High-Risk Clutter Hazards
As any mom who's ever impaled her foot on a wayward action figure in the dark can attest, clutter can be painful. But our feet aren't the only things at risk. From trip-and-fall dangers to allergy-inducing dust, too much stuff lying around can pose big risks to little kids. Make sure to watch out for these hazards in your own home.
The Toy Trail
Does your child have a safe path from his bedroom to the bathroom -- or the kitchen or your bedroom -- in case he wakes up in the middle of the night for a potty trip, glass of water, or a snuggle? Toys, books, and other stuff on the floor might be easy to walk around during the day, but a sleepy child stumbling through the dark is much more likely to trip and fall. Especially dangerous are toys, books, and papers left on stairs, which can cause a child -- or a parent carrying a baby -- to take a serious tumble. Debbie Williams, author of "Organized Kidz" and the site www.organizedtimes.com, suggests a "10-second tidy" before you tuck your child into bed. "Pick up all the toys on the floor, or at least those in front of the bed," she says. Not only will it make his bedroom safer, but it can instill a habit that will stick with your child -- and you.
The Leaning Tower of Puzzles ... and Games ... and Blocks ...
Not only can unbalanced bookshelves and too-high stacks of toys and games come tumbling down unexpectedly, but they also create a temptation for children to climb on windowsills, counters, and shelves to get at whatever's on top -- creating a risky scenario, says Iyna Caruso, author of "The Everything Home Storage Solutions Book." A better bet? Put anything you don't want your child to have out-of-sight or behind a closed closet door.
You might not think of those extra shampoo bottles lining your tub as "clutter" -- after all, they're mostly out of sight (when you pull the shower curtain closed), and you'll use them someday ... probably. But, according to Caruso, one of the hidden dangers of that kind of clutter is that it can create a habitat for fungus and other microbes. "People can't clean their bathtubs as well when there are too many bottles on the ledge," she explains. "Water gets trapped underneath them and becomes a breeding ground for mold and mildew." According to the Centers for Disease Control, exposure to mold can cause a host of health issues, from skin and eye irritation to respiratory problems, and can cause or exacerbate allergies and asthma. To keep mold and mildew at bay, reduce the number of items you keep in your bath and shower and be sure to move each bottle and clean under it with a disinfectant frequently. Also, hang damp towels in a well-ventilated area rather than leaving them bunched up on the floor.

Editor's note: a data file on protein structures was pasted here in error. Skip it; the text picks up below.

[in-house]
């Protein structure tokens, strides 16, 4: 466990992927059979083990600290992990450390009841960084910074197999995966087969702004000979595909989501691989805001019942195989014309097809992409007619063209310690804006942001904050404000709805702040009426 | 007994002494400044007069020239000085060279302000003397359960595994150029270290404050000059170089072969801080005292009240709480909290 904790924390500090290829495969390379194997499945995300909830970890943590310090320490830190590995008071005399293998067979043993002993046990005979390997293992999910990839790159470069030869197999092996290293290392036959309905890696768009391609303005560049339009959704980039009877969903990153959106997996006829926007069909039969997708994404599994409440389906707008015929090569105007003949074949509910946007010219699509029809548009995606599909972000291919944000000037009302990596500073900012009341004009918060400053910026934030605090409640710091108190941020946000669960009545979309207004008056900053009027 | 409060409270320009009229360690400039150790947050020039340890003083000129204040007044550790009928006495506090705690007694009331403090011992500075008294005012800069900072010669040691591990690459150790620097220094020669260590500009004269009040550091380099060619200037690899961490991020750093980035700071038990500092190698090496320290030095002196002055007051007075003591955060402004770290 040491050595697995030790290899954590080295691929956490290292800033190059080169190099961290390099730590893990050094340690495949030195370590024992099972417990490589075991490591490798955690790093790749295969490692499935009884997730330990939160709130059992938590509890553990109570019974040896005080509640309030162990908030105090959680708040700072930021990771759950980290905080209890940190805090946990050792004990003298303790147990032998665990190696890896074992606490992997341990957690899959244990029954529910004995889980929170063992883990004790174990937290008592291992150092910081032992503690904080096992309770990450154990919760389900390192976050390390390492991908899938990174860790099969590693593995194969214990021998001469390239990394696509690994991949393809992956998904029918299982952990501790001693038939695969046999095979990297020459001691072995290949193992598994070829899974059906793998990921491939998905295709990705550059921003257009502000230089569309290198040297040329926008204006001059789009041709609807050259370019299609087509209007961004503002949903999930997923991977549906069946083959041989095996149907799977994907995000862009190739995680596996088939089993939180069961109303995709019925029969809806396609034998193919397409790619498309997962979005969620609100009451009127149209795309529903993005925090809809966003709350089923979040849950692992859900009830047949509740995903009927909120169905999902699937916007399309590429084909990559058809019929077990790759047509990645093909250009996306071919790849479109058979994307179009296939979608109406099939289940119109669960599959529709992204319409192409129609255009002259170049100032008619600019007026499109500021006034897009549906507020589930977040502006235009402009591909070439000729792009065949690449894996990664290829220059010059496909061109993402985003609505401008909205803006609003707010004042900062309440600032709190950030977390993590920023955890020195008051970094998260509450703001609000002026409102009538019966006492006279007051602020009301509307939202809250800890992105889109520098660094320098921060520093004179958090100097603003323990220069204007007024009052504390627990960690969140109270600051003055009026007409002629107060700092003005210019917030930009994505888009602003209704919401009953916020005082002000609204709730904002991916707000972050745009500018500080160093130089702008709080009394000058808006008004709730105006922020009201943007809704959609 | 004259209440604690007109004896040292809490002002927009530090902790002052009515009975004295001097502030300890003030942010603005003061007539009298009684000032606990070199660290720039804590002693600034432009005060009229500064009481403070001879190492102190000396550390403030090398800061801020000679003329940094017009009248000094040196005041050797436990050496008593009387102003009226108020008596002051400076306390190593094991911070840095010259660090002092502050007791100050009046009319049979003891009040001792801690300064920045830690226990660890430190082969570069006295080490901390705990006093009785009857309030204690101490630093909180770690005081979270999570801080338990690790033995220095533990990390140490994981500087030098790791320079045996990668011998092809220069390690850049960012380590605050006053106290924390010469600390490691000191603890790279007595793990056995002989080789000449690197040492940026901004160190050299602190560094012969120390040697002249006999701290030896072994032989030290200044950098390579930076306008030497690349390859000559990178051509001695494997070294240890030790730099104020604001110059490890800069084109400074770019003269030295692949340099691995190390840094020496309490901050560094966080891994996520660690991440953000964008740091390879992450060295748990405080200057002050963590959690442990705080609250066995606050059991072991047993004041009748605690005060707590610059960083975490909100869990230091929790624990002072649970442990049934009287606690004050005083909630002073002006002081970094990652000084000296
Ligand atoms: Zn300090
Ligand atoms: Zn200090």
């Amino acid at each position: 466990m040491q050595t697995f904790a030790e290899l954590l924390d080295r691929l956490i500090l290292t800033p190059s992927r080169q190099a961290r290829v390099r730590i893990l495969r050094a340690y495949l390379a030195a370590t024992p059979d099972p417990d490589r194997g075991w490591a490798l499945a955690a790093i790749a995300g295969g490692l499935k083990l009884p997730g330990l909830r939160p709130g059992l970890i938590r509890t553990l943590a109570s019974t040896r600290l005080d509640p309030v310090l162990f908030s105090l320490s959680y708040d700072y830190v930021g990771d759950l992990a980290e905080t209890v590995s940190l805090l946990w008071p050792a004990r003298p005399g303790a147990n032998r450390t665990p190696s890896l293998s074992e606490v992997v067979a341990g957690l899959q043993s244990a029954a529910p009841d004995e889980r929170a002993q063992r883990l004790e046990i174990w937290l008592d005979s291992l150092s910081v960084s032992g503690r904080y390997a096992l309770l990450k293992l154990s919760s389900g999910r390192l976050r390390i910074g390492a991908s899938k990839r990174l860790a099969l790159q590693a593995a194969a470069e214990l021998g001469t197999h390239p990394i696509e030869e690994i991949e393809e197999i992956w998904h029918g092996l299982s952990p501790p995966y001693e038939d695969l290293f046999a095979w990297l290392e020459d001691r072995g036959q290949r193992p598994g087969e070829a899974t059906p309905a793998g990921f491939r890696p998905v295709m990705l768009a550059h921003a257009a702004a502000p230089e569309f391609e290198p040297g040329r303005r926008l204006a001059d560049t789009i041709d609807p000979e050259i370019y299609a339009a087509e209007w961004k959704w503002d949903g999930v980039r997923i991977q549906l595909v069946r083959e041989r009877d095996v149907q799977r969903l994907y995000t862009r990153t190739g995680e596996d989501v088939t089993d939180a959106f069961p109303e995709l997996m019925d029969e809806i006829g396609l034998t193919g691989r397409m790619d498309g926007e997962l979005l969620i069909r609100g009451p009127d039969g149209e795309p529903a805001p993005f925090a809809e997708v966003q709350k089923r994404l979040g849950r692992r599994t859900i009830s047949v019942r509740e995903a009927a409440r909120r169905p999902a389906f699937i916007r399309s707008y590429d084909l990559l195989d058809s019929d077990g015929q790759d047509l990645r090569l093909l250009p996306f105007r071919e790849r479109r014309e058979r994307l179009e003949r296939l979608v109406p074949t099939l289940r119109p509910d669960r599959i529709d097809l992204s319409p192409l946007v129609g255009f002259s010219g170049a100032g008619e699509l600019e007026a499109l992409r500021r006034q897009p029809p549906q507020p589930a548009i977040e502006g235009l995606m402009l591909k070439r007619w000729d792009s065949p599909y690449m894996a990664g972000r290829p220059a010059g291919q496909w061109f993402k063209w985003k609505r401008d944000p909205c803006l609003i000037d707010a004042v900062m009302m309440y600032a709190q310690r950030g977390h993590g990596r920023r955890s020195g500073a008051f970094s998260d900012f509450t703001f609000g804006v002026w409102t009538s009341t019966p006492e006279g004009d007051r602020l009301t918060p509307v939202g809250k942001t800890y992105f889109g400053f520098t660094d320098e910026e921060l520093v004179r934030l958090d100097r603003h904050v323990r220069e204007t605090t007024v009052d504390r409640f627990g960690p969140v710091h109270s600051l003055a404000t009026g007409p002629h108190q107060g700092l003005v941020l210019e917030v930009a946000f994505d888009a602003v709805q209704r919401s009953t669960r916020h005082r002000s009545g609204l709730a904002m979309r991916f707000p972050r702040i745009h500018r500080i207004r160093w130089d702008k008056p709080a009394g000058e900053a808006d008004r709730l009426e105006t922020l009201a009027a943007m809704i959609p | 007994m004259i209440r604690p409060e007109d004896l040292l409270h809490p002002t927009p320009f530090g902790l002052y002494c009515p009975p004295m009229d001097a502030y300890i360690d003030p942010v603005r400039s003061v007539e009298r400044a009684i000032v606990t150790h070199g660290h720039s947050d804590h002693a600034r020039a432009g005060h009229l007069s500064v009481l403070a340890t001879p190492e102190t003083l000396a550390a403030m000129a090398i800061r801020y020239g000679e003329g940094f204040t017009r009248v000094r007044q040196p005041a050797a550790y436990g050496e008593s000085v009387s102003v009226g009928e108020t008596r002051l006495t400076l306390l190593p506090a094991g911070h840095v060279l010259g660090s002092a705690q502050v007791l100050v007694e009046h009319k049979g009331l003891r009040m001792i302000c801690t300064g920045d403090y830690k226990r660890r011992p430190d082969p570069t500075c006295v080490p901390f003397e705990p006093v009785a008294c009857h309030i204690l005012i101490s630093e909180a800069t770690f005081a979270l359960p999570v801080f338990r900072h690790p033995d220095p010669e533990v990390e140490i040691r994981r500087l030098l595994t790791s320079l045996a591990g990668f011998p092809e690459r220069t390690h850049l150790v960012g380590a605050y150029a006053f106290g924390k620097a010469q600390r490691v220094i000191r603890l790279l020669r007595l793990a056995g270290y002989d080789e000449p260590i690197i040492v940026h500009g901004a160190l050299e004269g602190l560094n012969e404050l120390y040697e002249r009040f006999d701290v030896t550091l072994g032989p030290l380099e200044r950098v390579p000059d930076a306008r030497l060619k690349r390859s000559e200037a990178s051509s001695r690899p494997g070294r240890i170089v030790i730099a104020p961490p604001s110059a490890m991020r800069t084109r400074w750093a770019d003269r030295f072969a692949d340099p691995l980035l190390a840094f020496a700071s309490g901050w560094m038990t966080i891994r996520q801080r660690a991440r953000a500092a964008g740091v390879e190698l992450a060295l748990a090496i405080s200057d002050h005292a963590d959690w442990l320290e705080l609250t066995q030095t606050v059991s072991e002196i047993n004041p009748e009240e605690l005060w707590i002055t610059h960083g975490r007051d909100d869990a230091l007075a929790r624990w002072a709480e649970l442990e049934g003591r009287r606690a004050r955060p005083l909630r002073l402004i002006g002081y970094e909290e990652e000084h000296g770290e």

The Dust-Bunny Hop
Dust is another common allergen and asthma trigger, and too much of it in the home can create an unhealthy environment for kids, reports the American Academy of Pediatrics. When you've got too much stuff in your house, it's difficult to do a really good job dusting and vacuuming, and, of course, the things themselves attract and collect dust, says Caruso. If you consider that those heirlooms you've been feeling too guilty to get rid of could actually make your family sick, you might feel better about giving them -- or packing them -- away.